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Jan 3, 2009 12:39 PM

Roberts NY Style Pastrami Navel Cut

As a Christmas present, i bought a 5-pound hunk of NY style, navel cut pastrami from Roberts Corned Meats to give away. It's priced at less than $5 per pound and is fully-cooked. I had called ahead to make sure it was available and to have it pulled out of the locker ready for pick-up. When I arrived, the counter guy tried to steer me to a less fatty cut, but I declined. Another staffer hearing our conversation asked me if I'd had Roberts navel cut before. I said that I had not, and that I was excited to find the "real pastrami cut". Turned out this was Greg Dixon, a member of the family that has operated Roberts since 1910, and he seemed pleased that I appreciated the marbling and flavor of the navel.

I've had a couple tastes and like Roberts other meats, the salting is rather mild. The meat has one streak of fat through the middle and some on the black pepper-coated outer edges, but other than that the fatty part is marbled with the meat. Heated in a low oven (300 degrees), a quarter inch slice was too firm to bite through. The one-eighth inch slice was fine in texture. I think it would be fun to experiment with steaming this to render more of the fat and soften the meat. I wouldn't boil it as too much of the mild cure could leach out. There's a good hit of garlic and some pickling spice. While the label says it has cane sugar, the sweetness doesn't stand out and is far in the background.

The source label says,

Distributed by:
Desola Provisions Co.
B-18, Hunts Point Coop Market
Bronx, New York 10474

Roberts Corned Meats
1030 Bryant St, San Francisco, CA 94103

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  1. Melanie,

    My parents always steamed the pastrami that they served in their drug store/luncheonette in the Catskills. My mom said that that was the only way to cook it -- she thought that you lost the flavor to the water when you boiled it and that the texture suffered when you baked it.. And, by the way, thanks for the recommendation of Roberts' fresh brisket. I've been buying it there regularly and just love it. Their corned beef brisket is good, too.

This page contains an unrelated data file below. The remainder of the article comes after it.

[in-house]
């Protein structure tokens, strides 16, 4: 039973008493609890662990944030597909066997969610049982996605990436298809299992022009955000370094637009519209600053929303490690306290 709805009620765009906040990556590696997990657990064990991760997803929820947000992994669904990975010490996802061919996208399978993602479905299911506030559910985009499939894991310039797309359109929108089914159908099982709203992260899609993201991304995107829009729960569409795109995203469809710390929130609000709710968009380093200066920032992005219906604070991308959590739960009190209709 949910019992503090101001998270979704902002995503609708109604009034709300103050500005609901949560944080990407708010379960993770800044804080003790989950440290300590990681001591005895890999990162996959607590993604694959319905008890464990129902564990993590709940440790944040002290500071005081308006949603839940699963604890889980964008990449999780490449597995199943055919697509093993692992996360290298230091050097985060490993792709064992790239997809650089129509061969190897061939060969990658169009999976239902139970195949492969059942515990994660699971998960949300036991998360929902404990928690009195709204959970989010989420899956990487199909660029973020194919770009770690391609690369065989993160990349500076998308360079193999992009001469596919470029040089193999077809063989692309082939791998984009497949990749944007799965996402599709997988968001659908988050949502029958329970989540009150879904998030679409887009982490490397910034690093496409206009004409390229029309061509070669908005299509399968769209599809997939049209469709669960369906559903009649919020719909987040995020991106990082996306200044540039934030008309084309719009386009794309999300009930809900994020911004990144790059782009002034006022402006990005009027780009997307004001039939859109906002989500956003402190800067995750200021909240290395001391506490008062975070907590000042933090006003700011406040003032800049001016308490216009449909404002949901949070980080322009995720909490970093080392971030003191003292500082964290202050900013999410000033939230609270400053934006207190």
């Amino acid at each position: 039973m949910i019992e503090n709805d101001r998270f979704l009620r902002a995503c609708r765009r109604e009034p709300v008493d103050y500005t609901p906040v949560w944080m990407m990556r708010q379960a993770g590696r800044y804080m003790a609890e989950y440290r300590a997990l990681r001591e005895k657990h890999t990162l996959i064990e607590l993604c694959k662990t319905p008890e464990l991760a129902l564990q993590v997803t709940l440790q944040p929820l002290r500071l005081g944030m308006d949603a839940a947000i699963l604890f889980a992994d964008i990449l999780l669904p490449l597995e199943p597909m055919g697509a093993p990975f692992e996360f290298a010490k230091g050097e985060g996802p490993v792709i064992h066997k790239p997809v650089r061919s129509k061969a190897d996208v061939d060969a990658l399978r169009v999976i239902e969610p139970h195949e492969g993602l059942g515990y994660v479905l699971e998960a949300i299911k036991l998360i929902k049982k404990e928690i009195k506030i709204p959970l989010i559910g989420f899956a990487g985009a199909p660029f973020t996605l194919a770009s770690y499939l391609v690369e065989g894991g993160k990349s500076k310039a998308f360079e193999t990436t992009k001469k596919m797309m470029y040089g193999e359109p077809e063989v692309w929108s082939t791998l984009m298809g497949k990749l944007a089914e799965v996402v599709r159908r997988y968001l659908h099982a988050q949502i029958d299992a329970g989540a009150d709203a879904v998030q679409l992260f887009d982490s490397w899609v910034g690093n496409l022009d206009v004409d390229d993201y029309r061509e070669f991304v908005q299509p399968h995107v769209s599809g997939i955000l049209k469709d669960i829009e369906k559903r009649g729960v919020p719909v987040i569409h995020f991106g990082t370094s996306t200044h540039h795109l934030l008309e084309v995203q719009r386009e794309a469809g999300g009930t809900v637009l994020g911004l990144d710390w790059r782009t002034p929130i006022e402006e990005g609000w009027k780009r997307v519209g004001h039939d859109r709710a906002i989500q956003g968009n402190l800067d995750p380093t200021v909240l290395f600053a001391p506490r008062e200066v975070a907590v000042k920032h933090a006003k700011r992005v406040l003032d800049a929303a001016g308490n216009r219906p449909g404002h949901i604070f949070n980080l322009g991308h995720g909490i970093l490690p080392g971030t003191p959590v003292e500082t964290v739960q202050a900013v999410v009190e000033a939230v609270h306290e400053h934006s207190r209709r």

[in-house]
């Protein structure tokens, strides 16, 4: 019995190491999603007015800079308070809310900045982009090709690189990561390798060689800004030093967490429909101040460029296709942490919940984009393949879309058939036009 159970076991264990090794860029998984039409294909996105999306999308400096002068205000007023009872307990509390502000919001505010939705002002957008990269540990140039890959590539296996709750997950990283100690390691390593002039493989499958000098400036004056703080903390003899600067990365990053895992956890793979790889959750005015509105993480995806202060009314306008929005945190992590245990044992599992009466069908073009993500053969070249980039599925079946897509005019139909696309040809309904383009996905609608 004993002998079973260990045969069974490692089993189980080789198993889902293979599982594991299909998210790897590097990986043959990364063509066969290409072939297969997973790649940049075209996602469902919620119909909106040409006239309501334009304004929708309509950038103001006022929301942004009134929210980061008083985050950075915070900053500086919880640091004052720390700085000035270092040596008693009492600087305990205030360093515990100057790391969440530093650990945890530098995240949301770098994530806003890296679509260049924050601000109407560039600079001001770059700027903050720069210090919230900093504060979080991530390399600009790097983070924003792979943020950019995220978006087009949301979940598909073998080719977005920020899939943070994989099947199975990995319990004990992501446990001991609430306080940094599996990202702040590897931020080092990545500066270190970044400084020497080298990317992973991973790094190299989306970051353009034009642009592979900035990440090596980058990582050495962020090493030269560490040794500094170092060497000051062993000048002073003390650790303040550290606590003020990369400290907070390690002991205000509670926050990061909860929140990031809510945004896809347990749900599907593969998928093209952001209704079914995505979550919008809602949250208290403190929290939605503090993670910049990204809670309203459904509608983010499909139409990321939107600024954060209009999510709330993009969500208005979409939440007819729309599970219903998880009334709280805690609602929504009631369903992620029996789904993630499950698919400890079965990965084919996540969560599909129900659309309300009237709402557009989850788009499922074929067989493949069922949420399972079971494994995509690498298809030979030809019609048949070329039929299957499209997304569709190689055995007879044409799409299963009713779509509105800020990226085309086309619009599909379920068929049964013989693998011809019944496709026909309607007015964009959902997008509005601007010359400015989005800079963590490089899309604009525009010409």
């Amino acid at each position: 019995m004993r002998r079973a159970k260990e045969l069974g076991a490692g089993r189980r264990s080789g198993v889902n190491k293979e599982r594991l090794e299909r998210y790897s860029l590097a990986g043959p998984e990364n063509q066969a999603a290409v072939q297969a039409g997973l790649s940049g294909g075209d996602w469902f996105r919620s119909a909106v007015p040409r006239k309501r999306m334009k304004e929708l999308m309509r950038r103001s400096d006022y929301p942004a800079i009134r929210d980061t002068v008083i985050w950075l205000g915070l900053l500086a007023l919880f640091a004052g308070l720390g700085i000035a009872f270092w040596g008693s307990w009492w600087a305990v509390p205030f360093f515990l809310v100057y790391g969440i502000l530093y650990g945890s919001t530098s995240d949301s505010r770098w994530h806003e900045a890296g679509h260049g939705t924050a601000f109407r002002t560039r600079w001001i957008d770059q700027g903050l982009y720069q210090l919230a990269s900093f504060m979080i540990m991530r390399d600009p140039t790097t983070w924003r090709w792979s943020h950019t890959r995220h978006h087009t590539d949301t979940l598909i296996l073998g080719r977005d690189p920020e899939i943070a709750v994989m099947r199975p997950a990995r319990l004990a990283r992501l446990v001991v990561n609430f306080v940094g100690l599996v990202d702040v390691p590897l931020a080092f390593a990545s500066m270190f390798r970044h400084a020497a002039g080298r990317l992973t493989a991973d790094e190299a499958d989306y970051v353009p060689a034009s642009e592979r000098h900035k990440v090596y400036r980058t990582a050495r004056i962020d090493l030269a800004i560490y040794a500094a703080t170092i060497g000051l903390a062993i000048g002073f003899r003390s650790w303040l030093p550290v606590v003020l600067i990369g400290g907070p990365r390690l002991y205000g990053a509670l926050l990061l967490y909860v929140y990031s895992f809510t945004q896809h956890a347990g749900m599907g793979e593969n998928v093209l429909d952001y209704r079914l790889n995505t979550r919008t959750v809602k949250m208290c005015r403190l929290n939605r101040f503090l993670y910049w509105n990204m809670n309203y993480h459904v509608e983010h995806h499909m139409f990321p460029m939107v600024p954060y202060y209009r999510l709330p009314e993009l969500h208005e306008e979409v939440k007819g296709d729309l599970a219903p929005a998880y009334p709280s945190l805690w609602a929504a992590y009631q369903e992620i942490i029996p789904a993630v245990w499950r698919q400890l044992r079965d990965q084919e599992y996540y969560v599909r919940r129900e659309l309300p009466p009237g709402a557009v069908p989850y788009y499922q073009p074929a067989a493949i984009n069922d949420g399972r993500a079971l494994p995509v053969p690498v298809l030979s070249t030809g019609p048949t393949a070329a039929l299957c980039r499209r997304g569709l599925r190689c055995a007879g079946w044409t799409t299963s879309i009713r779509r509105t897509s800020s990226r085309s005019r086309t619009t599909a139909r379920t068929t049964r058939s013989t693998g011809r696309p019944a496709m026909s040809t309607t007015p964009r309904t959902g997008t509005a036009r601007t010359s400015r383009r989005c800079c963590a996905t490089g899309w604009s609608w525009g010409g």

1 Reply
    1. re: Nancy Berry

      I think it was Civil Bear who recommended the fresh brisket. I'd forgotten that you're a smoker/barbecue maven too.

      I was going to ask you about steaming, but this afternoon I had Food TV on and heard the owner of Langer's in LA say that they steam the whole pastrami cuts for 2 to 3 hours, and in the process lose about 1/3 of the weight. i did a little experiment tonight, cutting off an inch thick slab. I cut it into two portions, then steamed it. I pulled the first piece out after 30 minutes, not long enough to get it tender. The second one I stopped after 90 minutes of steaming, and it was much closer to the texture I'd like to have. The condensation dripping off the lid of the pot on this small piece nearly submerged it. I think that a full-size piece steamed for 2 hours might be the trick.

      Edited to add: I've been checking into Desola. It was in the news earlier this year due to a fire. Apparently it supplies many NY delis, including Stage Deli.

    2. I go by this place all the time and keep telling myself I need to stop in (but alas I'm usually there on weekends..)
      what are other things worth getting thre?

      1 Reply
      1. re: margieco

        One of the things I talked with Greg about was corned pork shoulder. He recommended it highly. I'd purchased a corned tongue at the same time. I'd tried it before, but this one wasn't quite as good tasting more muddy. It was enormous, almost twice the size of the first one, but I don't know if that's a factor. I also wanted to mention that Roberts has several types of pastrami, so consult the website for the product list.

      2. I heat up a pan and toss the sliced meat in with some water and cover to quick steam individual portions- this keeps the flavor while getting some tender, juicy meat. Keep the water to a minimum also allows some of the fat to render and concentrate with the liquid giving some richness. I do want to try this cut!

        1. Hi Melanie-

          I have a couple of questions if you don't mind:

          1. I am not familiar with the navel cut. It sounds like from your description of the fat layer running through that you got a portion of the point overlapping the flat muscle. Could that be the navel cut as opposed to just getting a section of the leaner flat portion?

          2. Does their pastrami come pre-cooked? I ask because I had always thought the difference between pastrami and corned beef, other than the spice mixture, is that the pastrami gets smoked before hitting the steamer.

          9 Replies
          1. re: Civil Bear

            You might be thinking of the deckle. The navel cut is not from the brisket. It’s back of the brisket on the steer and part of the plate section before you get to the flank. Here’s a photo from a supplier.